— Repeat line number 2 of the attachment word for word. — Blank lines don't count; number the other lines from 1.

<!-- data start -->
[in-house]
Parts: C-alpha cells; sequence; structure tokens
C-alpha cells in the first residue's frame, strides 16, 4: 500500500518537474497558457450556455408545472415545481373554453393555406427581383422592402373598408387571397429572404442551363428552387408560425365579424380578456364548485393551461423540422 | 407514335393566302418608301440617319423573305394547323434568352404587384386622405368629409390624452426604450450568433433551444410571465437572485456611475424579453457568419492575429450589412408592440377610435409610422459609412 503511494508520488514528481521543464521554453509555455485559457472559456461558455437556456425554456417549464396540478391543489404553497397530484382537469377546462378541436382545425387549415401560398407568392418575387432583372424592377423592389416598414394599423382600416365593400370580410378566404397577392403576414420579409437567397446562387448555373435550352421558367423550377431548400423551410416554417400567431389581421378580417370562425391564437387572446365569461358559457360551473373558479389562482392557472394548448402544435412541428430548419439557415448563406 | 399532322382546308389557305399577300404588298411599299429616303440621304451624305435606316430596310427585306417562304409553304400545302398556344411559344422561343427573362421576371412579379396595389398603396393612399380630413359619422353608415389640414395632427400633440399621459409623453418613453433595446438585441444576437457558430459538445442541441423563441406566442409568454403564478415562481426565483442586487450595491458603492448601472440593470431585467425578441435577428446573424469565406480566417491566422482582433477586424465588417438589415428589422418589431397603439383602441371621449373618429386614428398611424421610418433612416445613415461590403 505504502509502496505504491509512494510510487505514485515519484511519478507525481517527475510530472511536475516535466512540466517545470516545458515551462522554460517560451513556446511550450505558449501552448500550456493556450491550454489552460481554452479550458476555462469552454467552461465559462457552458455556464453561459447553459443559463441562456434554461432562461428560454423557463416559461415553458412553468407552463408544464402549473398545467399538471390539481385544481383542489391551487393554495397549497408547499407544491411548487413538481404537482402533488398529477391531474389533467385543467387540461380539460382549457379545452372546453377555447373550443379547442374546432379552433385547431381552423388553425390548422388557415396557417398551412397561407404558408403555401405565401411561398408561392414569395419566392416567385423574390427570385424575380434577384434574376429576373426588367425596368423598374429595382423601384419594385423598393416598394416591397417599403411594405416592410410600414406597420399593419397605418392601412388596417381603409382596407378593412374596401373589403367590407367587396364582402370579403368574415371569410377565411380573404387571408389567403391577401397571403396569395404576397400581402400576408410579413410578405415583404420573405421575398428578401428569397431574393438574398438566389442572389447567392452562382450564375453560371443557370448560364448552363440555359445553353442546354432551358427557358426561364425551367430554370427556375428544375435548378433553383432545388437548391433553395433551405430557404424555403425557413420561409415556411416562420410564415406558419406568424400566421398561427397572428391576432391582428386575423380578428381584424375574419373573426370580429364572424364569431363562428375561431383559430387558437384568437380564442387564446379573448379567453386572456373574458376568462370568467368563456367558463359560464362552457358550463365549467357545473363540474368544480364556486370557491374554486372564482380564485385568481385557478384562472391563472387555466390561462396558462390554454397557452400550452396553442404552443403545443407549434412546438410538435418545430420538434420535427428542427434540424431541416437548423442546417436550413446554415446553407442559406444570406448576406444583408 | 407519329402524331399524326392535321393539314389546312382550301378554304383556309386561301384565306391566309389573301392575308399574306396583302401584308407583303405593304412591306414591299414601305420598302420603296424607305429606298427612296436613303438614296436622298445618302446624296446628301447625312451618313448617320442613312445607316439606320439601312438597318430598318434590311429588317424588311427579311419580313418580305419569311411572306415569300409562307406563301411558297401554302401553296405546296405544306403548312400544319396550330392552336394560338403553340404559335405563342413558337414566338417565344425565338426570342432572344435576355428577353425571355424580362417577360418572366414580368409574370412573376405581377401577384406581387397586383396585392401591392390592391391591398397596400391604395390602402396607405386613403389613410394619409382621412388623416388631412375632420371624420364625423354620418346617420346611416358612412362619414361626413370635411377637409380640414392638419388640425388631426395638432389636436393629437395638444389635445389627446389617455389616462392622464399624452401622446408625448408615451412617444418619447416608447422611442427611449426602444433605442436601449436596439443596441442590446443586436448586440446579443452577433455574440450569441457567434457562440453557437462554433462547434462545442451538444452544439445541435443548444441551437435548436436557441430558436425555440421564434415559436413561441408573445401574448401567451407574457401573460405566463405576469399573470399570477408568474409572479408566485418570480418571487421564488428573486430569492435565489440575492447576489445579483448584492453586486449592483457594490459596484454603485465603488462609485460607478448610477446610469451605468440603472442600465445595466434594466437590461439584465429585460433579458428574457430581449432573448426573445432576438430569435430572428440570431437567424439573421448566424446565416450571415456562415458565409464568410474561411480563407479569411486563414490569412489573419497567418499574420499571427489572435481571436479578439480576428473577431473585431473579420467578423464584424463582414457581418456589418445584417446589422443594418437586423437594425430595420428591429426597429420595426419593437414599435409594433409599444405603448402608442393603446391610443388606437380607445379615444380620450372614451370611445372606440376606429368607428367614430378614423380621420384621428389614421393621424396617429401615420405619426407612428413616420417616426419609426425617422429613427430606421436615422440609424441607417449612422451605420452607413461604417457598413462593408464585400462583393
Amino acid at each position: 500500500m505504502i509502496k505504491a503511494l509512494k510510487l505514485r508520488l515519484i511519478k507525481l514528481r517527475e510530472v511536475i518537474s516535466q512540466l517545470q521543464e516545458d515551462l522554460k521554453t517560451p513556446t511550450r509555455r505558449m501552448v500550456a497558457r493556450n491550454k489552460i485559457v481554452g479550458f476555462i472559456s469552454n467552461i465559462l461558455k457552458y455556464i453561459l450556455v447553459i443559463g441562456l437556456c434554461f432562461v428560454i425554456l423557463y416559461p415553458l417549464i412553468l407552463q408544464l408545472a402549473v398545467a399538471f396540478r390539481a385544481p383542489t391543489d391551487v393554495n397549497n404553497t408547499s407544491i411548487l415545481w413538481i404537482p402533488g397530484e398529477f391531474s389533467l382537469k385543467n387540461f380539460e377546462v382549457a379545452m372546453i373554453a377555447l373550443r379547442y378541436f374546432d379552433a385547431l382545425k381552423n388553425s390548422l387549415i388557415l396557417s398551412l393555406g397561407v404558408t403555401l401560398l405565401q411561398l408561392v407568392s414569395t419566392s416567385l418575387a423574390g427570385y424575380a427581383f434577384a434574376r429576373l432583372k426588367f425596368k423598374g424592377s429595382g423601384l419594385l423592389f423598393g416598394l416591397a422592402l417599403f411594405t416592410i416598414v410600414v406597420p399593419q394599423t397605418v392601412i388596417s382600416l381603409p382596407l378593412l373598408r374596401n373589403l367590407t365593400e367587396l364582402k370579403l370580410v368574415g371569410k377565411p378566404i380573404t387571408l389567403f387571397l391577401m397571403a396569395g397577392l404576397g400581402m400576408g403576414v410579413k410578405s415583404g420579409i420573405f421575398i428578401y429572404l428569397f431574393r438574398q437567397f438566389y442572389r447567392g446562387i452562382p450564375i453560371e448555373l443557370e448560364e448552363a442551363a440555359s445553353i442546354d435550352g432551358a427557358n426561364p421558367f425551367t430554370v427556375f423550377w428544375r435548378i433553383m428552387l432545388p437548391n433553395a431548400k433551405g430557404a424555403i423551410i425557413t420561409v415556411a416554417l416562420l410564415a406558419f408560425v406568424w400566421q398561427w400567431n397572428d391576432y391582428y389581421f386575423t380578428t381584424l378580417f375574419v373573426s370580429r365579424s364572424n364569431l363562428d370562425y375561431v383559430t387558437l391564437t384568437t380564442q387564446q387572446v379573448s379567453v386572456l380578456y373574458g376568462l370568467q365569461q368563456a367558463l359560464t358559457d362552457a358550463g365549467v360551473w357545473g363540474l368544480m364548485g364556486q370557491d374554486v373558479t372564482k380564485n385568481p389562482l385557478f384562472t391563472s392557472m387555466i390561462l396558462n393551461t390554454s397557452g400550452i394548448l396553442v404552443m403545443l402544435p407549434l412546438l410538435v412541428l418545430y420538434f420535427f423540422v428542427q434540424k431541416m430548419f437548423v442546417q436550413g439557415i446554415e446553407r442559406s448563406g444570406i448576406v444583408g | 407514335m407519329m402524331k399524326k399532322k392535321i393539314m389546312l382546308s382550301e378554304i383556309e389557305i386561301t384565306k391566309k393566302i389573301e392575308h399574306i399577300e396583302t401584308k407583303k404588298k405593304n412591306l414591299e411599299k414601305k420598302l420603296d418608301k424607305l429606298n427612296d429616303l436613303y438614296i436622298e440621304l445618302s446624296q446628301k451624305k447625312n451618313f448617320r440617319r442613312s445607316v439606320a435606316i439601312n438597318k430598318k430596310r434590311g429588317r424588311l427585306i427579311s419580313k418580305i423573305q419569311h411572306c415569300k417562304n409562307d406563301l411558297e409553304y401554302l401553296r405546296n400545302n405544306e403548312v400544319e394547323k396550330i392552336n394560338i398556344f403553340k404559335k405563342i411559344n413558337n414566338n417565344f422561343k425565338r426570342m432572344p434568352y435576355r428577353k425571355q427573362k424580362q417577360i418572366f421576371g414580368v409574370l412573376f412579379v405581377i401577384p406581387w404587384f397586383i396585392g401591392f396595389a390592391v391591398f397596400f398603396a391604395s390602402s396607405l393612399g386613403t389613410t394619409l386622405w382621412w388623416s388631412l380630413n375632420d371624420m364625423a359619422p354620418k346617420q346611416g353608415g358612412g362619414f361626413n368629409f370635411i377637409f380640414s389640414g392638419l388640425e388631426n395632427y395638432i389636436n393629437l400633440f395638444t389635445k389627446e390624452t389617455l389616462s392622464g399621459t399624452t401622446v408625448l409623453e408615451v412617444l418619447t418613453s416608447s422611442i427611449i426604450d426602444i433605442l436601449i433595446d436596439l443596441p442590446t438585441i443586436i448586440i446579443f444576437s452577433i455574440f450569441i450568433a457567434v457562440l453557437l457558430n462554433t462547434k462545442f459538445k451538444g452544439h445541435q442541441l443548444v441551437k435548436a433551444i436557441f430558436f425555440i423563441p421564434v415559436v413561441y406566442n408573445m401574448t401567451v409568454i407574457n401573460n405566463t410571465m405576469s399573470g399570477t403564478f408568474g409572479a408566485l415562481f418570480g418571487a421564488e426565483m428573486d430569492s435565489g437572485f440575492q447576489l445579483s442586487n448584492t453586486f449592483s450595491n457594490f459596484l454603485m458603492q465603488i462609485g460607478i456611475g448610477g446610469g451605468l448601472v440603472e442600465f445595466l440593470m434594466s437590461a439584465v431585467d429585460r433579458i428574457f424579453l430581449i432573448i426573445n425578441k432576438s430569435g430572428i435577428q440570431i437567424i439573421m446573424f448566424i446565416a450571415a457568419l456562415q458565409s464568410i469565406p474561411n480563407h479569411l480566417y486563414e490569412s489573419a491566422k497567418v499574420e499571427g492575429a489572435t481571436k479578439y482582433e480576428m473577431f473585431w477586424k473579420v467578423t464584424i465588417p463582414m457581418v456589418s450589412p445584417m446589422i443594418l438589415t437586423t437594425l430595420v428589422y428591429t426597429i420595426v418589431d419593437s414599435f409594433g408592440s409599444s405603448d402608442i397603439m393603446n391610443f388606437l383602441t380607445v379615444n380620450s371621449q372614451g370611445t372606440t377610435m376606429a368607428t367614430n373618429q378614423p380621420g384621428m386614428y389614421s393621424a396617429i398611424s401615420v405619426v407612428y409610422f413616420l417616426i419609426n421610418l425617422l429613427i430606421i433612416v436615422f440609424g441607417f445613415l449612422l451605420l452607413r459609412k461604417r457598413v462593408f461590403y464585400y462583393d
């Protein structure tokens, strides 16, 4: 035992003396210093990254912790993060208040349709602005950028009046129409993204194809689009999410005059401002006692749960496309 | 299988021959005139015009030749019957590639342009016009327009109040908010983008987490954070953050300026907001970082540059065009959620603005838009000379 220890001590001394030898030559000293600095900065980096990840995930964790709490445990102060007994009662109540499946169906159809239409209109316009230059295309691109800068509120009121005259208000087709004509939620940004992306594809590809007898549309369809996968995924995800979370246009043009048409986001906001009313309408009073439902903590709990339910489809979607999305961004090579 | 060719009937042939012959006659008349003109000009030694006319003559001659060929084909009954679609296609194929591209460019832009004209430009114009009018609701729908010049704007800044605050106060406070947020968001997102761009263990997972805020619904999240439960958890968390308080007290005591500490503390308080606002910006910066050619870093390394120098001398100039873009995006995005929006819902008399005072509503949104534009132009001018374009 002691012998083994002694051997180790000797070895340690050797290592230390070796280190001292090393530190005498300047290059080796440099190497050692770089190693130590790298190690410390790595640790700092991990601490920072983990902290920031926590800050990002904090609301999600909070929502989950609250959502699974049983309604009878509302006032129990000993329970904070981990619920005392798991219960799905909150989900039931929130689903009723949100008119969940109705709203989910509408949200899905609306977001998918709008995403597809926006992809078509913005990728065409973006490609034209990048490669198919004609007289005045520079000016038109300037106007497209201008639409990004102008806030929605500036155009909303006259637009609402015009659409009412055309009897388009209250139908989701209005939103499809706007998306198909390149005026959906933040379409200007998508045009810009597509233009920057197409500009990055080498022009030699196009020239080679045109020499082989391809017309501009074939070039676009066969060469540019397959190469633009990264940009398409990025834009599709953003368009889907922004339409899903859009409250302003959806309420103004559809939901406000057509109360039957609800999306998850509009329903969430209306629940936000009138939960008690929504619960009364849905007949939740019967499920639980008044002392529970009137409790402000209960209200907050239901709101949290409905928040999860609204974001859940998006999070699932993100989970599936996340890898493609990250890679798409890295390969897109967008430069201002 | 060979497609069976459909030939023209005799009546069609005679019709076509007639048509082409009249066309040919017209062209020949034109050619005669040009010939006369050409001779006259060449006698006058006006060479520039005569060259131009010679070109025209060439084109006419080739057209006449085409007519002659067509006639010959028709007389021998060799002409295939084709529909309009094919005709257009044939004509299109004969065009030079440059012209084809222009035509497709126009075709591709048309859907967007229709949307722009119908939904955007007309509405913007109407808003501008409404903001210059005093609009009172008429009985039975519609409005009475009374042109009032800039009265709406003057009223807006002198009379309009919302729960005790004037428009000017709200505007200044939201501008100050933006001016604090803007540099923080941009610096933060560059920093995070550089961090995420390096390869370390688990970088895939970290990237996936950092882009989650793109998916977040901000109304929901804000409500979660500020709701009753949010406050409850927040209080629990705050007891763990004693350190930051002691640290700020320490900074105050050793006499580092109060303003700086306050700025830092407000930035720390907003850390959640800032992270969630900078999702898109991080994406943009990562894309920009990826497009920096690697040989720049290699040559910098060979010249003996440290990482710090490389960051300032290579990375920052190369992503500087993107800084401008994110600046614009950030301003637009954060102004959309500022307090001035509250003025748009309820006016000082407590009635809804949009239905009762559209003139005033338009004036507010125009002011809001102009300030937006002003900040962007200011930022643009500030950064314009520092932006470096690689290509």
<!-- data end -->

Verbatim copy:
Parts: C-alpha cells; sequence; structure tokens